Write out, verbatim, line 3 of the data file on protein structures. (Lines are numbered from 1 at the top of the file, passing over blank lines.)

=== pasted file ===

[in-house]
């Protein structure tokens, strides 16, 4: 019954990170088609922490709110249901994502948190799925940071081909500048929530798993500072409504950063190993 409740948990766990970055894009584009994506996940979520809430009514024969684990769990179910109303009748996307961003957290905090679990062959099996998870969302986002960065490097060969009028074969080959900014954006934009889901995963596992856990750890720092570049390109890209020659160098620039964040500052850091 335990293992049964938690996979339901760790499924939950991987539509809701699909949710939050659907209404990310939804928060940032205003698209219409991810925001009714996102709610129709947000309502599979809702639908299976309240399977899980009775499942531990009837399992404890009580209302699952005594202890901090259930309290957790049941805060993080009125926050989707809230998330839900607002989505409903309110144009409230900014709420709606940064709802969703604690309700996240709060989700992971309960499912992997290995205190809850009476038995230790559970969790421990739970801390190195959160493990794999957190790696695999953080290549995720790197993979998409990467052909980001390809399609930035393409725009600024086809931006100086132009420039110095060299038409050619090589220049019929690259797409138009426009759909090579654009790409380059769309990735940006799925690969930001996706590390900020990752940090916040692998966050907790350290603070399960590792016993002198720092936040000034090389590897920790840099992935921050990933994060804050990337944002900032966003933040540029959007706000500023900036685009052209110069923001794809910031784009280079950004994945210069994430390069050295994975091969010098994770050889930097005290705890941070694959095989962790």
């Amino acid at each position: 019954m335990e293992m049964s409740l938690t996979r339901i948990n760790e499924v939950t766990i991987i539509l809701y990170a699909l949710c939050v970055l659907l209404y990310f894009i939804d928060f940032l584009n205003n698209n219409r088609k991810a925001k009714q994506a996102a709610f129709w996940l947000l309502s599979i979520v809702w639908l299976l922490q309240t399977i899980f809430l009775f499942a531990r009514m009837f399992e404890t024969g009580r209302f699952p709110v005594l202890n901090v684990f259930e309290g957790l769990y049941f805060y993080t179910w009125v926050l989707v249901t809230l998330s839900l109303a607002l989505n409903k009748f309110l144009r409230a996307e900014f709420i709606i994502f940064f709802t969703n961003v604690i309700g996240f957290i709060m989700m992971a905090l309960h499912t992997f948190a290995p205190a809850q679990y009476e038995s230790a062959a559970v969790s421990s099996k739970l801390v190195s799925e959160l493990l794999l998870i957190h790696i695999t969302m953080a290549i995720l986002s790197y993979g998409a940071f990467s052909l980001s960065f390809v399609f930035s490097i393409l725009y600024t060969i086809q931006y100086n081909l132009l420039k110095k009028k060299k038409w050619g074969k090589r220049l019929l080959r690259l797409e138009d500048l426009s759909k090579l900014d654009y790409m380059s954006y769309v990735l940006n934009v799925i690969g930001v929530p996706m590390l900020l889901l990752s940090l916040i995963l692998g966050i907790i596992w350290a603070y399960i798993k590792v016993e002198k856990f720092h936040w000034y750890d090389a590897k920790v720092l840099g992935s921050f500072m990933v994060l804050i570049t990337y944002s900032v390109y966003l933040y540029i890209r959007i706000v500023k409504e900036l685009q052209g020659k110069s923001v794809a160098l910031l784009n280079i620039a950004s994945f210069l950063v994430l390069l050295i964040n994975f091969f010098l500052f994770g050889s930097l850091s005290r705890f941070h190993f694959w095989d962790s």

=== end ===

């Amino acid at each position: 019954m335990e293992m049964s409740l938690t996979r339901i948990n760790e499924v939950t766990i991987i539509l809701y990170a699909l949710c939050v970055l659907l209404y990310f894009i939804d928060f940032l584009n205003n698209n219409r088609k991810a925001k009714q994506a996102a709610f129709w996940l947000l309502s599979i979520v809702w639908l299976l922490q309240t399977i899980f809430l009775f499942a531990r009514m009837f399992e404890t024969g009580r209302f699952p709110v005594l202890n901090v684990f259930e309290g957790l769990y049941f805060y993080t179910w009125v926050l989707v249901t809230l998330s839900l109303a607002l989505n409903k009748f309110l144009r409230a996307e900014f709420i709606i994502f940064f709802t969703n961003v604690i309700g996240f957290i709060m989700m992971a905090l309960h499912t992997f948190a290995p205190a809850q679990y009476e038995s230790a062959a559970v969790s421990s099996k739970l801390v190195s799925e959160l493990l794999l998870i957190h790696i695999t969302m953080a290549i995720l986002s790197y993979g998409a940071f990467s052909l980001s960065f390809v399609f930035s490097i393409l725009y600024t060969i086809q931006y100086n081909l132009l420039k110095k009028k060299k038409w050619g074969k090589r220049l019929l080959r690259l797409e138009d500048l426009s759909k090579l900014d654009y790409m380059s954006y769309v990735l940006n934009v799925i690969g930001v929530p996706m590390l900020l889901l990752s940090l916040i995963l692998g966050i907790i596992w350290a603070y399960i798993k590792v016993e002198k856990f720092h936040w000034y750890d090389a590897k920790v720092l840099g992935s921050f500072m990933v994060l804050i570049t990337y944002s900032v390109y966003l933040y540029i890209r959007i706000v500023k409504e900036l685009q052209g020659k110069s923001v794809a160098l910031l784009n280079i620039a950004s994945f210069l950063v994430l390069l050295i964040n994975f091969f010098l500052f994770g050889s930097l850091s005290r705890f941070h190993f694959w095989d962790s």